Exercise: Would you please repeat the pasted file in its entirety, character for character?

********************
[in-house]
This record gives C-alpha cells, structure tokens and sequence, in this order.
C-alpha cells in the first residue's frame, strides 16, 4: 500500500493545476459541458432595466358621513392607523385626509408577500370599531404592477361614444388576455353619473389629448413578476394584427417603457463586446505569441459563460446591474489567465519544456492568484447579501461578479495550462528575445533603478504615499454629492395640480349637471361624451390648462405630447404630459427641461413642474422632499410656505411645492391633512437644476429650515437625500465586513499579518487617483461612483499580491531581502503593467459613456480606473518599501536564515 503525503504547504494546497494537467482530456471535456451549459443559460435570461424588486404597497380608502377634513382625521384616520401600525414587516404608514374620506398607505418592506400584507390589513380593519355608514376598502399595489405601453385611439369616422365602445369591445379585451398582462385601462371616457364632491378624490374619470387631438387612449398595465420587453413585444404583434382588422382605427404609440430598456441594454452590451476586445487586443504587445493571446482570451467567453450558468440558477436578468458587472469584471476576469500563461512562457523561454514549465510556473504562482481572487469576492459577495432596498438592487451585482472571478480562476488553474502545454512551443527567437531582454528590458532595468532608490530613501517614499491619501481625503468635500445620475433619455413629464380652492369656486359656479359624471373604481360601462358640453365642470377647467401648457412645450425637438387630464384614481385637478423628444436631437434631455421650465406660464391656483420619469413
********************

[in-house]
This record gives C-alpha cells, structure tokens and sequence, in this order.
C-alpha cells in the first residue's frame, strides 16, 4: 500500500493545476459541458432595466358621513392607523385626509408577500370599531404592477361614444388576455353619473389629448413578476394584427417603457463586446505569441459563460446591474489567465519544456492568484447579501461578479495550462528575445533603478504615499454629492395640480349637471361624451390648462405630447404630459427641461413642474422632499410656505411645492391633512437644476429650515437625500465586513499579518487617483461612483499580491531581502503593467459613456480606473518599501536564515 503525503504547504494546497494537467482530456471535456451549459443559460435570461424588486404597497380608502377634513382625521384616520401600525414587516404608514374620506398607505418592506400584507390589513380593519355608514376598502399595489405601453385611439369616422365602445369591445379585451398582462385601462371616457364632491378624490374619470387631438387612449398595465420587453413585444404583434382588422382605427404609440430598456441594454452590451476586445487586443504587445493571446482570451467567453450558468440558477436578468458587472469584471476576469500563461512562457523561454514549465510556473504562482481572487469576492459577495432596498438592487451585482472571478480562476488553474502545454512551443527567437531582454528590458532595468532608490530613501517614499491619501481625503468635500445620475433619455413629464380652492369656486359656479359624471373604481360601462358640453365642470377647467401648457412645450425637438387630464384614481385637478423628444436631437434631455421650465406660464391656483420619469413